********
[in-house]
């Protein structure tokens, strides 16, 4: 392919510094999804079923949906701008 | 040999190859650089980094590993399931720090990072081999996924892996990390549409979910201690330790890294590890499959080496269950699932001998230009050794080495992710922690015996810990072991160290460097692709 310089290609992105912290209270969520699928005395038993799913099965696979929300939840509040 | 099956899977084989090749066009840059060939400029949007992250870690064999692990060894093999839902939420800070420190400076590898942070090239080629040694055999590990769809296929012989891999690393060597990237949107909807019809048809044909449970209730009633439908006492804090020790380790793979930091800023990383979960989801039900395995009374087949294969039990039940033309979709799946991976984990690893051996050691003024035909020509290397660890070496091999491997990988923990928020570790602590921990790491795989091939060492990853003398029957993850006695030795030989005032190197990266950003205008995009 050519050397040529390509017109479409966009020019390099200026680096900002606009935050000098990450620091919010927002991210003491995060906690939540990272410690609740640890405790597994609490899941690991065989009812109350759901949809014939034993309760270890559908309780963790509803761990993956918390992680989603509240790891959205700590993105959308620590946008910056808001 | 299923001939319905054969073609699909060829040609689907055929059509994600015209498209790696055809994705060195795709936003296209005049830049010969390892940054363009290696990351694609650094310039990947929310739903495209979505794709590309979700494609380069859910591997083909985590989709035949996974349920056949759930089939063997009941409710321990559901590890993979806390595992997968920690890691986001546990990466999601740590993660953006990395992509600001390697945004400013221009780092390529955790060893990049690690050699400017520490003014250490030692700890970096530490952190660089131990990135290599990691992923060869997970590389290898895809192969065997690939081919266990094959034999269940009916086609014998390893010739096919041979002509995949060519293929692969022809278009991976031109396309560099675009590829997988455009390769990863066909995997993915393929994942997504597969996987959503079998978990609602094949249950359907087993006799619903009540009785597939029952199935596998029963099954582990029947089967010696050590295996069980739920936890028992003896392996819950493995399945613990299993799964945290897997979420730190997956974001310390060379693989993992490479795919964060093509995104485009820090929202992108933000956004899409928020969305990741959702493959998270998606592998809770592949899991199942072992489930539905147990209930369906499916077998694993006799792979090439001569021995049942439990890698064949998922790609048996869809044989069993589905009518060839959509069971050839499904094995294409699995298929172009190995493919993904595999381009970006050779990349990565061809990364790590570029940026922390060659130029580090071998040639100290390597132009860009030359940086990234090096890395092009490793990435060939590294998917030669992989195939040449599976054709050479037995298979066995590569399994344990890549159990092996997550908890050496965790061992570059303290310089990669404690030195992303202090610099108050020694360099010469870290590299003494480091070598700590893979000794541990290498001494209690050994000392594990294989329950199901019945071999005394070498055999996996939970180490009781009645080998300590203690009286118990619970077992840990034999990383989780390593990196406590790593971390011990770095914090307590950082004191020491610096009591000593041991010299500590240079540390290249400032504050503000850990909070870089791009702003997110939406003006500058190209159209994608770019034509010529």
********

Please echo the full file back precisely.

[in-house]
């Protein structure tokens, strides 16, 4: 392919510094999804079923949906701008 | 040999190859650089980094590993399931720090990072081999996924892996990390549409979910201690330790890294590890499959080496269950699932001998230009050794080495992710922690015996810990072991160290460097692709 310089290609992105912290209270969520699928005395038993799913099965696979929300939840509040 | 099956899977084989090749066009840059060939400029949007992250870690064999692990060894093999839902939420800070420190400076590898942070090239080629040694055999590990769809296929012989891999690393060597990237949107909807019809048809044909449970209730009633439908006492804090020790380790793979930091800023990383979960989801039900395995009374087949294969039990039940033309979709799946991976984990690893051996050691003024035909020509290397660890070496091999491997990988923990928020570790602590921990790491795989091939060492990853003398029957993850006695030795030989005032190197990266950003205008995009 050519050397040529390509017109479409966009020019390099200026680096900002606009935050000098990450620091919010927002991210003491995060906690939540990272410690609740640890405790597994609490899941690991065989009812109350759901949809014939034993309760270890559908309780963790509803761990993956918390992680989603509240790891959205700590993105959308620590946008910056808001 | 299923001939319905054969073609699909060829040609689907055929059509994600015209498209790696055809994705060195795709936003296209005049830049010969390892940054363009290696990351694609650094310039990947929310739903495209979505794709590309979700494609380069859910591997083909985590989709035949996974349920056949759930089939063997009941409710321990559901590890993979806390595992997968920690890691986001546990990466999601740590993660953006990395992509600001390697945004400013221009780092390529955790060893990049690690050699400017520490003014250490030692700890970096530490952190660089131990990135290599990691992923060869997970590389290898895809192969065997690939081919266990094959034999269940009916086609014998390893010739096919041979002509995949060519293929692969022809278009991976031109396309560099675009590829997988455009390769990863066909995997993915393929994942997504597969996987959503079998978990609602094949249950359907087993006799619903009540009785597939029952199935596998029963099954582990029947089967010696050590295996069980739920936890028992003896392996819950493995399945613990299993799964945290897997979420730190997956974001310390060379693989993992490479795919964060093509995104485009820090929202992108933000956004899409928020969305990741959702493959998270998606592998809770592949899991199942072992489930539905147990209930369906499916077998694993006799792979090439001569021995049942439990890698064949998922790609048996869809044989069993589905009518060839959509069971050839499904094995294409699995298929172009190995493919993904595999381009970006050779990349990565061809990364790590570029940026922390060659130029580090071998040639100290390597132009860009030359940086990234090096890395092009490793990435060939590294998917030669992989195939040449599976054709050479037995298979066995590569399994344990890549159990092996997550908890050496965790061992570059303290310089990669404690030195992303202090610099108050020694360099010469870290590299003494480091070598700590893979000794541990290498001494209690050994000392594990294989329950199901019945071999005394070498055999996996939970180490009781009645080998300590203690009286118990619970077992840990034999990383989780390593990196406590790593971390011990770095914090307590950082004191020491610096009591000593041991010299500590240079540390290249400032504050503000850990909070870089791009702003997110939406003006500058190209159209994608770019034509010529």